Appellant's aggravated burglary offense was an offense for which the sentencing guidelines and applicable statutes presume a commitment to prison. Because appellant violated probation and re-offended, the court was required to order execution of appellant's adult criminal sentence unless there were mitigating factors that would justify a continued stay. Minn. Stat. 260.126, subd. 5.

Appellant has not shown any mitigating factors in the underlying offense or in the probation violation. The evidence does not support appellant's argument that the most appropriate treatment for his psychological, behavioral, and chemical abuse problems is found in the community. According to appellant, he is in need of "cognitive behavioral programming" for a brain injury caused by inhalant abuse and an attention deficit disorder. Both diagnoses, however, have been refuted in a recent neuropsychological evaluation conducted at the Mayo Clinic.

Appellant cites Austin in support of his argument that probation should not be revoked in this instance unless "the need for confinement outweighs the policies favoring probation." 295 N.W.2d at 250. Austin, however, relates to adults who violate probation. If an extended jurisdiction juvenile violates probation, the statute presumes that, absent mitigating factors, the court will impose an executed prison sentence. Minn. Stat. 260.126, subd. 5. Further, in its disposition order the district court determined that, in appellant's case, the need for prison confinement outweighed the policies favoring probation. The court based its determination on the seriousness of appellant's crime, appellant's decision to re-offend and violate probation, and the availability of appropriate treatment programs in prison.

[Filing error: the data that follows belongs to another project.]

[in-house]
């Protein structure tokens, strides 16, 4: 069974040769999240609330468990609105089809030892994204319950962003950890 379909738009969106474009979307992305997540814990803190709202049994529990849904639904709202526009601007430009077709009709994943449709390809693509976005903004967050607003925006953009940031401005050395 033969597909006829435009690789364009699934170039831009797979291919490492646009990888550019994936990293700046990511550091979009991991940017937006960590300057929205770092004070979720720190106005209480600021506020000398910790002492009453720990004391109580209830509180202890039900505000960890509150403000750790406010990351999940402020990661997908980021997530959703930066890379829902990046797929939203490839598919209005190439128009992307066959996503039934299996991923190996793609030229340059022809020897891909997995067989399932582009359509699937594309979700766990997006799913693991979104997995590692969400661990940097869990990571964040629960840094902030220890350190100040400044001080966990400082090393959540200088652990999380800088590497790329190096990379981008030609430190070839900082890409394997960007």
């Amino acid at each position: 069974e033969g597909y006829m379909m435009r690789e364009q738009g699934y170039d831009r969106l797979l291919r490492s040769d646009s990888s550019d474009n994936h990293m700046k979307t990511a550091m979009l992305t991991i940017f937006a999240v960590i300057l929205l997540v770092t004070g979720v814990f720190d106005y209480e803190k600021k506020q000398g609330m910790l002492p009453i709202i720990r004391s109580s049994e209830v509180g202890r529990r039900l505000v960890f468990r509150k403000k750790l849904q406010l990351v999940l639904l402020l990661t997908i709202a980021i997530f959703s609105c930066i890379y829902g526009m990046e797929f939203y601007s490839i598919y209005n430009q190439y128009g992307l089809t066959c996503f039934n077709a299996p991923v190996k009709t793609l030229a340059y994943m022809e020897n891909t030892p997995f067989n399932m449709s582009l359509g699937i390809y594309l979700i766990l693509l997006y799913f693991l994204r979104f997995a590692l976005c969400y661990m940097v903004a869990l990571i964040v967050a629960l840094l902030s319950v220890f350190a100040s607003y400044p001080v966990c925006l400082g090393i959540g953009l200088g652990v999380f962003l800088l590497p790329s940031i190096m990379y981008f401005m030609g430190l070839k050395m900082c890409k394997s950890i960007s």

Appellant has shown no mitigating factors to justify continuing the stayed sentence. The district court did not abuse its discretion in revoking appellant's probation.

Affirmed.